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Forget Green Juice—2019 Is All About the Heavy Metal Detox
From "clean" skincare to anti-pollution ingredients, the war on toxins isn't something we take lightly. But it might be just about time to turn things up a notch. Well, that's kind of the theory behind the heavy metal detox, the new wellness frontier being adopted by health seekers the world over.
Way more hardcore than a three-day juice cleanse, the heavy metal detox is rooted in the medical belief that a whole host of potentially harmful trace metals is laying siege on our bodies. These heavy metals, such as lead and mercury, weasel their way into our bodies by way of some unassuming, mundane drinking water and plant pesticides that linger on our salad leaves, but if left to accumulate, these metals can cause all manner of ailments (more on that later).
Now, don't freak out: Your body is already pretty well prepared to fight these pesky metals, and it's important to remember to consult your GP if you're really concerned about your exposure. But as a pretty sound starting point, keep scrolling to find out a little more on why these metals are such bad news and the steps that can be taken to get rid of them.
So what's so bad about these metals anyway?
Don't fear: "In small amounts, some [heavy metals] are actually beneficial to health—such as iron and zinc," explains Jo Travers, registered dietitian and author ofThe Low Fad Diet, "but if they accumulate, they can be really harmful. They bind to proteins that are meant for other metals, which causes problems with cell function and DNA. They can cause anaemia, nausea, diarrhoea, problems with cognitive development, encephalopathy and even death."
How do heavy metals get into our bodies?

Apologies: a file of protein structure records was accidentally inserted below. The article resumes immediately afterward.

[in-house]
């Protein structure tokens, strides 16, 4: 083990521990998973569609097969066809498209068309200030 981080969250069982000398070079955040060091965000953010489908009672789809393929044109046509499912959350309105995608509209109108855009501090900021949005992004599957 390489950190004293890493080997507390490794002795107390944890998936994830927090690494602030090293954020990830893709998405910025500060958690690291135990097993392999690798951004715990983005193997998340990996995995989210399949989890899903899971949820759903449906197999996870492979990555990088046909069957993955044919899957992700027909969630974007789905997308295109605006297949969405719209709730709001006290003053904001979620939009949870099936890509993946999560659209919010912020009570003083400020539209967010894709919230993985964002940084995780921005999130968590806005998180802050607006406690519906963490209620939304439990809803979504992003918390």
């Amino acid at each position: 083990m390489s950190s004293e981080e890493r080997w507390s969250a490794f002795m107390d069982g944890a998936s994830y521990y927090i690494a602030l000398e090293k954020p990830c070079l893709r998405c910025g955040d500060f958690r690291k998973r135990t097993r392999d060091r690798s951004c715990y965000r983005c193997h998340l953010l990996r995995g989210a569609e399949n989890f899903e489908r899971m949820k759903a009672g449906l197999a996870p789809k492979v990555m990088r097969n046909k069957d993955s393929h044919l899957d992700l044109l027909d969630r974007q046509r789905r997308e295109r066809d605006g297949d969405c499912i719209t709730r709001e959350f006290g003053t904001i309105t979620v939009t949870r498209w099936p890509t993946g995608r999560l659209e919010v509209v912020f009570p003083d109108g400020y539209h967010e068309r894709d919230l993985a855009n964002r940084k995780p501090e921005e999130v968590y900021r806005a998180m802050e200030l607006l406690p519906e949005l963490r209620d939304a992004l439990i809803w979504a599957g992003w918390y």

Unfortunately, heavy metals are just about everywhere and have plenty of routes to enter our bodies, including, but not limited to, the following:
— Mercury from drinking water and within some seafood.
— Lead from pipes and drains can be picked up by water.
— Others enter the body through pesticides on our fresh fruit and veg, through dyes in clothes and furnishings and even things like batteries and steel.
How can you tell if your body is ridden with heavy metals?
If you want to find out your heavy metal levels, your best route is to visit your doctor for testing. "Heavy metals show in the blood or urine, depending on the metal, so usually testing these will give an idea if you a person has high concentrations," explains Travers. "Liver and kidney function tests will also help to diagnose."
But not all forms of testing were created equal, and many heavy metal tests on the market are unreliable, as they test irrelevant factors such as hair. "Hair testing is unreliable because dust and hair products containing heavy metals may stick to the hair, indicating a high reading that won't actually reflect the levels in the body," warns Travers.
She's also pretty wary of chelation and thinks that in some cases, it can do more harm than good. "This test involves taking substances which encourage metals to stick to them," she says. "This can mean useful metals such as calcium and harmless amounts of iron and zinc can be drawn out from bone etc, meaning that levels in the blood and urine will appear higher than normal."
How do you undertake a heavy metal detox?
This is no juice cleanse. Heavy metal detoxing should only be done under strict medical supervision. "Chelation is a treatment for acute poisoning (high exposure) for some metals but has lots of side effects and can be dangerous—even fatal. For chronic poisoning the best treatment is to remove the heavy metal from the environment to prevent further exposure," Travers explains.
To battle everyday exposure, there are a few things you can do to help, however. "The body has its own protective mechanisms for dealing with heavy metals, such as increasing production of proteins to bind to the metals," she explains. "Making sure that you have an adequate intake of all essential vitamins and minerals will help the body do this." Travers recommends selenium; vitamins B, C and E, which all have antioxidant properties; and iron and zinc as they compete with heavy metals so can reduce absorption.
"Phytochemicals from plants such as isoflavones and polyphenols have also been shown to have antioxidant benefits," she adds.
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